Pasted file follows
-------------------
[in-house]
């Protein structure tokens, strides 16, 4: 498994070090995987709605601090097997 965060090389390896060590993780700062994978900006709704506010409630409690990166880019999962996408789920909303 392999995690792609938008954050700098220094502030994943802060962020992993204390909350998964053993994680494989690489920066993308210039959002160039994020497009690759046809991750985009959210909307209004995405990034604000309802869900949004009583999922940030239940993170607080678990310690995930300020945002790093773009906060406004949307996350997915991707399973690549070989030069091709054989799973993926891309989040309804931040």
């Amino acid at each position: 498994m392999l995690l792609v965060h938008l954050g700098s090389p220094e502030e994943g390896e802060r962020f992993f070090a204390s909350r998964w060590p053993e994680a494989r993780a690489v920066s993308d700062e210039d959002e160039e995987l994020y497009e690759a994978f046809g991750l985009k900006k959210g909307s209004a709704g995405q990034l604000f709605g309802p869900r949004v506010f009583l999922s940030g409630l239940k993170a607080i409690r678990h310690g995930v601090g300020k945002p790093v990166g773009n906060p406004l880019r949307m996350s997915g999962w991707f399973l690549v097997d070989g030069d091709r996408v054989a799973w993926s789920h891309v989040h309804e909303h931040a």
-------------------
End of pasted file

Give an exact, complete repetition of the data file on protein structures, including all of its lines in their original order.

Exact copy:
[in-house]
């Protein structure tokens, strides 16, 4: 498994070090995987709605601090097997 965060090389390896060590993780700062994978900006709704506010409630409690990166880019999962996408789920909303 392999995690792609938008954050700098220094502030994943802060962020992993204390909350998964053993994680494989690489920066993308210039959002160039994020497009690759046809991750985009959210909307209004995405990034604000309802869900949004009583999922940030239940993170607080678990310690995930300020945002790093773009906060406004949307996350997915991707399973690549070989030069091709054989799973993926891309989040309804931040």
């Amino acid at each position: 498994m392999l995690l792609v965060h938008l954050g700098s090389p220094e502030e994943g390896e802060r962020f992993f070090a204390s909350r998964w060590p053993e994680a494989r993780a690489v920066s993308d700062e210039d959002e160039e995987l994020y497009e690759a994978f046809g991750l985009k900006k959210g909307s209004a709704g995405q990034l604000f709605g309802p869900r949004v506010f009583l999922s940030g409630l239940k993170a607080i409690r678990h310690g995930v601090g300020k945002p790093v990166g773009n906060p406004l880019r949307m996350s997915g999962w991707f399973l690549v097997d070989g030069d091709r996408v054989a799973w993926s789920h891309v989040h309804e909303h931040a």